I’m not a pro player since my team doesn’t play steady enough to enter the ESL. But we do play end tier matches and only lose to the best monsters out there, most of which need wildlife buffs to defeat us at all. We hate the current character picks for pro matches and refuse to only play with 8 out of 16 characters basically. Caira is boring to play, Hank is kinda boring to play, and Markov is also boring to play. Then there is the Kraken that 60% of the ESL matches have. If “pro” matches only “allow” the choice of good characters there is something flawed in the design.
YES, omg, yes. From my experience, that is a end tier pre-made, simply doing 1 random on my own makes me want to punch a wall. It feels like this complete foundation of strategies and logical gameplay choices are just “not there”. We make optimal choices, calculate in a few heavy hits from a monster and we expect to have 1 teammate going down to unreasonable fast combo’s at least. Random/casual teams don’t. They play their class in a combination of other classes. Setups that they like.
And i’m sitting there. Val + Bucket… alrighty, we are going to lose (before the match started). In the end we didn’t, but that was because the monster was equally skilled. Me and my teammate (both top 200 world global) had to pull every skill out of our ass to down a Kraken with full health stage 2 + sloth buff without support and a healer. Them cheering, us being pissed off because they couldn’t even dodge one hit.
You want to know what the problem here is? Balancing rules out casuals basically. You simply need to make a character that the best players can’t abuse, and the casuals can still use to be effective (to a point). Take Hank for example. Very easy to learn, very hard to master. A pro player will be 90% more effective with Hank, but the casual player can still play him effectively. Problem is, only the pro player will try to get maximum efficiency from a character. When that level of gameplay is reached, you will know if another character is more effective.
Take the same argument we see more often now: Tier 4 hunters. We still play mixed setups and if someone can down one of our “weaker” teams, we pick our best. For me, that is either Sunny or Slim. Goliath players that can snipe you out of the air with rocks? Fine, i’ll pick Slim and see how you do then. We often win those matches. Love to corner hunters and eat through their shield? Fine i’ll pick Sunny and see how you fare when you lose grasp over a hunter. We often win those matches as well.
Before T4, the best Goliath players all picked 3p Rock Throw stage 1, or at least had it stage 2. Now that strategy doesn’t pay off anymore. Eating through a shield can still be done, but it isn’t as effective anymore. Going stealth and bypassing the hunters going the other direction ‘jucking’ has become MUCH harder with Crow. Body camping? Still doable pre T4, now with Torvald… hold ur horses because health damage becomes permanent quite fast.
The thing is, if “pro” matches are balanced so every character is viable to pick, then casuals will play with the same characters that at the ‘end-game’ level of play are balanced. Really, casuals don’t have anything to add to it, because if the characters have been abused to the max their experience like giving your dad the key’s to a F1 race-car and telling him to beat the lap record of the day with it. He can’t yet, he can try, but the car/character won’t be experienced by the hands that need to handle them to tell if the car has been modified or not. Your dad won’t see the difference if they point at it. THIS is why feedback from casuals is worth less.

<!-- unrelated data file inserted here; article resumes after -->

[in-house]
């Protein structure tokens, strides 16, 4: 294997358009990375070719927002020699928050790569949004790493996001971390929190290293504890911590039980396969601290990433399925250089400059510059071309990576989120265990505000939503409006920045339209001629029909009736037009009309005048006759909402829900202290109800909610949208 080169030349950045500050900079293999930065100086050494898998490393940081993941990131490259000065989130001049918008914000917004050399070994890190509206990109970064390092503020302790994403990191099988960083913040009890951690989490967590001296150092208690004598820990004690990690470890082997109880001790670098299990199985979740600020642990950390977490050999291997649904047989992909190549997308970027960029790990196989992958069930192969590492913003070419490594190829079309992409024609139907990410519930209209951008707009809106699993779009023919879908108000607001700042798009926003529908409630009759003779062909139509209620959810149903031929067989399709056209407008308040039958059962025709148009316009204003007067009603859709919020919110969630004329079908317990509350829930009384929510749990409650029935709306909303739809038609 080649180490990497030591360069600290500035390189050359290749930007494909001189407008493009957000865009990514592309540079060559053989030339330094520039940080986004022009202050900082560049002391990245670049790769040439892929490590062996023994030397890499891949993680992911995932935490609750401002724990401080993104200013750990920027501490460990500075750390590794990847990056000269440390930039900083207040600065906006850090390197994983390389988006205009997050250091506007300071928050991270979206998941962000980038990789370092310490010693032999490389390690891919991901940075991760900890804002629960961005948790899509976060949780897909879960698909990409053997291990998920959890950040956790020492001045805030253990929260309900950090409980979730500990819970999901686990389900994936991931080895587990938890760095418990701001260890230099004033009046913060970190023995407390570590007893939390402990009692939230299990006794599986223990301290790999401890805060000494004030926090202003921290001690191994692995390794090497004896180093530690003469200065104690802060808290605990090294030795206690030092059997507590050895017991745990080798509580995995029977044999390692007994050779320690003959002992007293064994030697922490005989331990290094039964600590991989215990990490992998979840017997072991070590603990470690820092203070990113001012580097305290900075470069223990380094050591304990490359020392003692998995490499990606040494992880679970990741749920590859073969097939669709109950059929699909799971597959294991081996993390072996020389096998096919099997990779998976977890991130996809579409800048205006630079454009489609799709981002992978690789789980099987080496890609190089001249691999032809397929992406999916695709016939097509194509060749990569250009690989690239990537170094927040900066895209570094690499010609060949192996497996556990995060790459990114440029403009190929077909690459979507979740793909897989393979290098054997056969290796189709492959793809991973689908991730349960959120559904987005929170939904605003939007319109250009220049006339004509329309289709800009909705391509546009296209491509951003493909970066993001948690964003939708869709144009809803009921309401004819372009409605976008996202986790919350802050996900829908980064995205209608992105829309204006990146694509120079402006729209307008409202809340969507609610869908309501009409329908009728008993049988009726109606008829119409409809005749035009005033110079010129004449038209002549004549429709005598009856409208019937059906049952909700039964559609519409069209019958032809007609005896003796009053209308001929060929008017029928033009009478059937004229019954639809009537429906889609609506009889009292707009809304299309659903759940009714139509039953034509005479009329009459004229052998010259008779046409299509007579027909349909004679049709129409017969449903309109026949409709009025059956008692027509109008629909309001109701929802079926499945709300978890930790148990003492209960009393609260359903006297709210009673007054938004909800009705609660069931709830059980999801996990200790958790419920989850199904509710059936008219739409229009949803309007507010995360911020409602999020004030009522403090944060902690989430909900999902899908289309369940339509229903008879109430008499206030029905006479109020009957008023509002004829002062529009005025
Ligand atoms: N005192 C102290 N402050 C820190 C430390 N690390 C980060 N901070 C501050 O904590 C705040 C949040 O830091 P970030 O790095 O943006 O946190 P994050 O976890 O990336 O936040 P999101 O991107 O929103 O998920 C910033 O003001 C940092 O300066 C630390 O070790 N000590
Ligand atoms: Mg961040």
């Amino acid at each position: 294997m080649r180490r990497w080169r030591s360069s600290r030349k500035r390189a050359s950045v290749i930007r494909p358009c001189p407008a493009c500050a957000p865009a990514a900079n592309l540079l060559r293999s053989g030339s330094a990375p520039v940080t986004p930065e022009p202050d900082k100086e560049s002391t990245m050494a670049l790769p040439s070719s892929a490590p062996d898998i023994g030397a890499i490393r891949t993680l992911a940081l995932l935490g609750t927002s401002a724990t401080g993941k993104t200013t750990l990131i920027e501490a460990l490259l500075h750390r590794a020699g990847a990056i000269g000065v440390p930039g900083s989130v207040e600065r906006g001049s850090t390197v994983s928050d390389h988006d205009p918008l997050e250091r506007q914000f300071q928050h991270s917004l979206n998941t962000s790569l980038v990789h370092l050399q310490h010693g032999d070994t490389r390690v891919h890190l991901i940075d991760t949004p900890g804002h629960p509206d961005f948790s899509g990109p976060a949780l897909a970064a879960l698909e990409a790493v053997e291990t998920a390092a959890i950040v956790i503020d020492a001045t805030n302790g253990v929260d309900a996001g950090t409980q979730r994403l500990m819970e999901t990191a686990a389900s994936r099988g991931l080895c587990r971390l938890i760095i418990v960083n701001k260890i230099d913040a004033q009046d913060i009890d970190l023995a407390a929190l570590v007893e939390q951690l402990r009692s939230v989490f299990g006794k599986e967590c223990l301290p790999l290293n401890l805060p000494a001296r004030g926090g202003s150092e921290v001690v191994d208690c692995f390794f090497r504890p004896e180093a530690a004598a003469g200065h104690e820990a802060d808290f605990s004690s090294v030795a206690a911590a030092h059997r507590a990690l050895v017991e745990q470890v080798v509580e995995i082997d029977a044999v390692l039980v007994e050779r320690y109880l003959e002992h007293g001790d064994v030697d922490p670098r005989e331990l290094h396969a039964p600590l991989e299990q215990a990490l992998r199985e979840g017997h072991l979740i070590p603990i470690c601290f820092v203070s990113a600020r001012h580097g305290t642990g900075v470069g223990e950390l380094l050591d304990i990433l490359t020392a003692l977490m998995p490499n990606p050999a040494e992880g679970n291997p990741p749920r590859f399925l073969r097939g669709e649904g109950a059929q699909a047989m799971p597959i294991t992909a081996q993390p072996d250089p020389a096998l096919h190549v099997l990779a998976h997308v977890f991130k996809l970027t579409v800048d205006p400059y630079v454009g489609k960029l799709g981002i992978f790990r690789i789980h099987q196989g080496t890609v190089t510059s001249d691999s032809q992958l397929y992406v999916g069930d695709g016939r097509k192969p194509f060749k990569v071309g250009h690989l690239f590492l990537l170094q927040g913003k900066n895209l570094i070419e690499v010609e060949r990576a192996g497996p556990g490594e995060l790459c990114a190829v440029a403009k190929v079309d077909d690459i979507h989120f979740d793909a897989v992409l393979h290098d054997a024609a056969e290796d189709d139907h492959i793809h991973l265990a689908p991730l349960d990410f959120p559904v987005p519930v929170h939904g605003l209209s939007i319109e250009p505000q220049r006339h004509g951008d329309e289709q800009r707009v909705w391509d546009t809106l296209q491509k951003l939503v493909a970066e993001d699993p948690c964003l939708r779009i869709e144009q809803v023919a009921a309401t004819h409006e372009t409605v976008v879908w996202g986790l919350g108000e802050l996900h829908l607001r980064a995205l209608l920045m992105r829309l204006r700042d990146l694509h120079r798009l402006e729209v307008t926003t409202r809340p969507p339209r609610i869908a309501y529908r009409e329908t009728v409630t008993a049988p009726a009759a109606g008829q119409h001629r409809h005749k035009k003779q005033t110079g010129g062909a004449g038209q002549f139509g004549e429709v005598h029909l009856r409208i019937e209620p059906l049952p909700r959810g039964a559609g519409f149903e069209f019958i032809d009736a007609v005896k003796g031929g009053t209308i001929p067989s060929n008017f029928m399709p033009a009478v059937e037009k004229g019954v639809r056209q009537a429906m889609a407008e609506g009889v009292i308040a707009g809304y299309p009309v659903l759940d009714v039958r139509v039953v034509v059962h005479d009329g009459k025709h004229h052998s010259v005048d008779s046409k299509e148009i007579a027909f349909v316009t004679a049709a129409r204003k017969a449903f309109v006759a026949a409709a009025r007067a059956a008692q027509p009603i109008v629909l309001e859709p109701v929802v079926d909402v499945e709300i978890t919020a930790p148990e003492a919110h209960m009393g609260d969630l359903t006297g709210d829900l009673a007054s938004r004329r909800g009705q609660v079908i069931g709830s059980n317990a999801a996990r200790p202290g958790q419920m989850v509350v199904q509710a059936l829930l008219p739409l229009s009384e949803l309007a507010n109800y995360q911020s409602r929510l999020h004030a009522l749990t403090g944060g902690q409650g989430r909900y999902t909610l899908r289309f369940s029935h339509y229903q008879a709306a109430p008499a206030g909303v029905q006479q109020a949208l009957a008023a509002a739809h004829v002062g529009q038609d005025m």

There is an exception. Take the Wraith early stage. Any noob could kill entire teams with it and every random group actually feared the damn thing because it was so strong. While pro teams said that they could down the wraith pretty easy if you knew what you did. If the Wraith really was balanced it would be as it went with the Behemoth. Where learning to play the monster should be hard, and fighting it still full of surprises. But it didn’t. Even the best teams had trouble fighting a good Wraith. So they nerfed it and this monster seems to have found common ground with the others.
Casuals started to say the Wraith is too strong, pro players backed this argument up. Patch included almost a rework of the Wraith.
My unsalted opinion is that Casuals aren’t very trustworthy when it comes to balance issues. They haven’t experienced every strategy yet, nor have they seen every composition work against it. The more experienced player you are, the more you play, the more you have seen and the more will work against a certain monster. If you make a complicated machine, are you going to let the intern give you feedback or the experienced worker? Reality does state that fresh players give new insights that can be very valuable, but the real stress points pointouts are from the people who worked with it for a longer time.
Because they play at the ‘edge of knowledge’ they will still overlook some aspects, but the real problem is much closer to their eyes than to that of a casual. Best way to check how good they really are is to look at the trapper. Does he follow the monster? Does he anticipate his routes, does he dome close to the monster or further away. Does he run to the rest of the team after a dome, or start to fight the monster right away. In a pro team, these questions aren’t even asked. You work your character like you are supposed to do. No discussion possible, and none needed.